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Devolution at Twenty: What Do the People of Wales Think?

Last month’s Welsh Political Barometer poll included several questions about public attitudes in Wales towards devolution. Publication of these questions was held back by ITV Wales for use in programmes around this week’s twentieth anniversary of the first sitting of the National Assembly; however, the results have now all been released, and so can be discussed.

The first of these questions was a standard question – one used in many previous studies – asking how respondents would like to see Wales being governed. People were offered several options from which to choose their most preferred one. Such questions normally provide respondents an Independence option, an option equating to no devolution, and a few intermediate options. In this case, the full list of responses offered to people completing the poll were the following:

There should be no devolved government

The National Assembly for Wales should have fewer powers

We should leave things as they are now

The National Assembly for Wales should have more powers

Wales should become independent, separate from the United Kingdom

Don’t know

No such question will be perfect, and any particular formulation can be criticised for the number of options offered, or the particular wording of some of them. I have previously discussed some of the complications with trying to ask such questions in various places, including here. One clear pattern which has emerged from past studies is that questions which offer respondents multiple options report significantly lower levels of support for either independence or the abolition of devolution than do questions that give people a simple yes/no choice for either of these propositions. As ever, people with strong views tend to choose the results that are most favourable to what they support.

Anyway, what responses did this question prompt in the latest Barometer poll? The table below shows the pattern of answers across our overall sample:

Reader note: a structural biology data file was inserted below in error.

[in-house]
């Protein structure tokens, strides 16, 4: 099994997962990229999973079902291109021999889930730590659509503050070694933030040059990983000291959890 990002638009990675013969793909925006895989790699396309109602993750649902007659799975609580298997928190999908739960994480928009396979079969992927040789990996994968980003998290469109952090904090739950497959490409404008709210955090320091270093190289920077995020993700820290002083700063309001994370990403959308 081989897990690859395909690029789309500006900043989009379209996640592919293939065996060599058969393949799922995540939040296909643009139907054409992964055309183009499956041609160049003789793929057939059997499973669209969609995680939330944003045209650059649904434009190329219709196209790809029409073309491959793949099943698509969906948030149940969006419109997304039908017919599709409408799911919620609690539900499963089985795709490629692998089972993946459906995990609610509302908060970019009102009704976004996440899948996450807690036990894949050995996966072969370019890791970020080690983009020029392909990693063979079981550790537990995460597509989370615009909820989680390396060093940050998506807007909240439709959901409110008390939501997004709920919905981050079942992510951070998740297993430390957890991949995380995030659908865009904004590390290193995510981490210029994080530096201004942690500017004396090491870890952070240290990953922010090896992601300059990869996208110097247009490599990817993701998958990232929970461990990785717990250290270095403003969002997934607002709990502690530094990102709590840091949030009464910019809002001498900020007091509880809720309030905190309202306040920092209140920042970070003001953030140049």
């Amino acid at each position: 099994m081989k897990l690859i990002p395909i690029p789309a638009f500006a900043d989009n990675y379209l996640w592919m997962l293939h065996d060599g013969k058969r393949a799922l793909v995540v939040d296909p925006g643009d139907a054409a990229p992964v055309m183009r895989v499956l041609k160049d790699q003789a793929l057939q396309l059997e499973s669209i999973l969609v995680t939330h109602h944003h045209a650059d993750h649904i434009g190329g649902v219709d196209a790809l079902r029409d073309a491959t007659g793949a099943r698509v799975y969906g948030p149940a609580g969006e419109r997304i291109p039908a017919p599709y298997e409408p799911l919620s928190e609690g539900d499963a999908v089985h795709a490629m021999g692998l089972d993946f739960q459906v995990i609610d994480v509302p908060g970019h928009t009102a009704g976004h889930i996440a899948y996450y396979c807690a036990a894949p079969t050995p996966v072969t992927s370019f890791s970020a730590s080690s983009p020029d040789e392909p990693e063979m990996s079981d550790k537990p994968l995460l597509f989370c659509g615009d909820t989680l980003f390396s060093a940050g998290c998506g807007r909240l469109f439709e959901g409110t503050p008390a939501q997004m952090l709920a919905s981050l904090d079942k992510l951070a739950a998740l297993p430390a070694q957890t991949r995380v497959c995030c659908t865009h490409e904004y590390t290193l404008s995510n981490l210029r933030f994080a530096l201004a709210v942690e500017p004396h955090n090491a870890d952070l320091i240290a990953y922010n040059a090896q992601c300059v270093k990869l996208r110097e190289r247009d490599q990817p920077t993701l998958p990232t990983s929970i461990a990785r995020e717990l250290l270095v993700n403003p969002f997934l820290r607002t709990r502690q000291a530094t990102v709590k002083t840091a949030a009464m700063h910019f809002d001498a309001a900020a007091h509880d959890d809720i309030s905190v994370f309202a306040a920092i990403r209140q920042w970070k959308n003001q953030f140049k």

No Devolution                   15%

Fewer Powers                   4%

Leave as now                     25%

More powers                    27%

Independent                     12%

Don’t Know                        17%

Compared with an identical question asked by Sky Data in their Welsh poll in December, these new results show a slightly lower level of support for abolition of the Assembly; substantially lower levels of support for more powers for the Assembly; rather support for independence; and a much greater proportion of people responding Don’t Know. Why these differences? It could be in part due to differences in YouGov and Sky’s sampling methods; it could be because of genuine changes over time; it could be random fluctuation, or this poll producing some ‘outlier’ findings. The level of Don’t Know responses to this question here is strikingly high – higher than I ever recall seeing in such a question. Perhaps this is just a ‘rogue’ finding; or perhaps the recent political chaos in the UK has left many people confused or uncertain about lots of things. The higher than usual level of support for independence in this poll may also simply be a one-off, or it could be indicative of a genuine rise in support – further polls asking this question will tell us.

The Barometer poll also asked about the impact of devolution on the key public policy areas of health and education: specifically whether having a National Assembly had led to improvements or declines in these areas. A pair of questions (previously used in Welsh Election Study academic surveys) were used. There has been criticism online of these questions: pointing out that it is the Welsh Government that has executive responsibility for these policies, not the Assembly. But creating the Assembly was the precondition for there being a Welsh Government, so to me this seems like a reasonable question format.

Anyway, what did we find?

  NHS Education
Improvement 23 21
Decline 29 20
No difference 27 33
Don’t Know 22 27